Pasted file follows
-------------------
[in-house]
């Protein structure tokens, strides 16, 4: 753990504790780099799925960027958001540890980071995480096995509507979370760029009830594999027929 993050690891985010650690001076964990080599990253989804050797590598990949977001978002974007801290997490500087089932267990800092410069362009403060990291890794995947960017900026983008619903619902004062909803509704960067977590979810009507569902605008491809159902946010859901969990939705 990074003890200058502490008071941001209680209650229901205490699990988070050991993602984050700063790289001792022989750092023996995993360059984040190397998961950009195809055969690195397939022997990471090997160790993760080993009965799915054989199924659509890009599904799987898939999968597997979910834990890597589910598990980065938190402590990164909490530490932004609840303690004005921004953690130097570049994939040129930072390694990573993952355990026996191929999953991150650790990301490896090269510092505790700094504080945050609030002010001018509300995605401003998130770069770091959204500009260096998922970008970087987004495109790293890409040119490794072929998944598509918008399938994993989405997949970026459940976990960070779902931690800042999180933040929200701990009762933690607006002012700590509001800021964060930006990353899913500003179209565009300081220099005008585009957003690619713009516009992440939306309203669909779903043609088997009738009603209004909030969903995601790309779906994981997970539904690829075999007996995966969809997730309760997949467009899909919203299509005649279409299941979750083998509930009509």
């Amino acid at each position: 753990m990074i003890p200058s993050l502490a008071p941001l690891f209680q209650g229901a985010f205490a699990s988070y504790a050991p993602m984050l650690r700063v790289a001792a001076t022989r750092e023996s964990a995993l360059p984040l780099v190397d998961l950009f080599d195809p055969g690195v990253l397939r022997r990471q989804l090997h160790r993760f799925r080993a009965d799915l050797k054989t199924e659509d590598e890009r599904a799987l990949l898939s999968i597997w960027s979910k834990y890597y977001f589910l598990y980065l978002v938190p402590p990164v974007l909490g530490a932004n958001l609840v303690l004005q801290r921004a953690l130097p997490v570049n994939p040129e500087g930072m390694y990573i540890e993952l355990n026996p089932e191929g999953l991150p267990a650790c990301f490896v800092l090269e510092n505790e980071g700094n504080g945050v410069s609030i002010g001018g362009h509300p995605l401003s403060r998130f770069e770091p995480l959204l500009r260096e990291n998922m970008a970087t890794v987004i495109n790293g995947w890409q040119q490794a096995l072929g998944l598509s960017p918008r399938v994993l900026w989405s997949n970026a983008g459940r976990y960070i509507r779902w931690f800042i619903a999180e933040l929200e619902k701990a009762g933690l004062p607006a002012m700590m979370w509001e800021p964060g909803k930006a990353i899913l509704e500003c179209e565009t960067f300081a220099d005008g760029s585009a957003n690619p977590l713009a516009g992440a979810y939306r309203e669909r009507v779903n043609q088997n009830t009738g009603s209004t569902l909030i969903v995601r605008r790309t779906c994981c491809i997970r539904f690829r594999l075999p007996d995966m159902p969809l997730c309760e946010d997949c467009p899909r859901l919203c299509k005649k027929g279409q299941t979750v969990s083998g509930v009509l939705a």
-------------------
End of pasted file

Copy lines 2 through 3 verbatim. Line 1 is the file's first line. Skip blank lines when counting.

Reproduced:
């Protein structure tokens, strides 16, 4: 753990504790780099799925960027958001540890980071995480096995509507979370760029009830594999027929 993050690891985010650690001076964990080599990253989804050797590598990949977001978002974007801290997490500087089932267990800092410069362009403060990291890794995947960017900026983008619903619902004062909803509704960067977590979810009507569902605008491809159902946010859901969990939705 990074003890200058502490008071941001209680209650229901205490699990988070050991993602984050700063790289001792022989750092023996995993360059984040190397998961950009195809055969690195397939022997990471090997160790993760080993009965799915054989199924659509890009599904799987898939999968597997979910834990890597589910598990980065938190402590990164909490530490932004609840303690004005921004953690130097570049994939040129930072390694990573993952355990026996191929999953991150650790990301490896090269510092505790700094504080945050609030002010001018509300995605401003998130770069770091959204500009260096998922970008970087987004495109790293890409040119490794072929998944598509918008399938994993989405997949970026459940976990960070779902931690800042999180933040929200701990009762933690607006002012700590509001800021964060930006990353899913500003179209565009300081220099005008585009957003690619713009516009992440939306309203669909779903043609088997009738009603209004909030969903995601790309779906994981997970539904690829075999007996995966969809997730309760997949467009899909919203299509005649279409299941979750083998509930009509």
């Amino acid at each position: 753990m990074i003890p200058s993050l502490a008071p941001l690891f209680q209650g229901a985010f205490a699990s988070y504790a050991p993602m984050l650690r700063v790289a001792a001076t022989r750092e023996s964990a995993l360059p984040l780099v190397d998961l950009f080599d195809p055969g690195v990253l397939r022997r990471q989804l090997h160790r993760f799925r080993a009965d799915l050797k054989t199924e659509d590598e890009r599904a799987l990949l898939s999968i597997w960027s979910k834990y890597y977001f589910l598990y980065l978002v938190p402590p990164v974007l909490g530490a932004n958001l609840v303690l004005q801290r921004a953690l130097p997490v570049n994939p040129e500087g930072m390694y990573i540890e993952l355990n026996p089932e191929g999953l991150p267990a650790c990301f490896v800092l090269e510092n505790e980071g700094n504080g945050v410069s609030i002010g001018g362009h509300p995605l401003s403060r998130f770069e770091p995480l959204l500009r260096e990291n998922m970008a970087t890794v987004i495109n790293g995947w890409q040119q490794a096995l072929g998944l598509s960017p918008r399938v994993l900026w989405s997949n970026a983008g459940r976990y960070i509507r779902w931690f800042i619903a999180e933040l929200e619902k701990a009762g933690l004062p607006a002012m700590m979370w509001e800021p964060g909803k930006a990353i899913l509704e500003c179209e565009t960067f300081a220099d005008g760029s585009a957003n690619p977590l713009a516009g992440a979810y939306r309203e669909r009507v779903n043609q088997n009830t009738g009603s209004t569902l909030i969903v995601r605008r790309t779906c994981c491809i997970r539904f690829r594999l075999p007996d995966m159902p969809l997730c309760e946010d997949c467009p899909r859901l919203c299509k005649k027929g279409q299941t979750v969990s083998g509930v009509l939705a």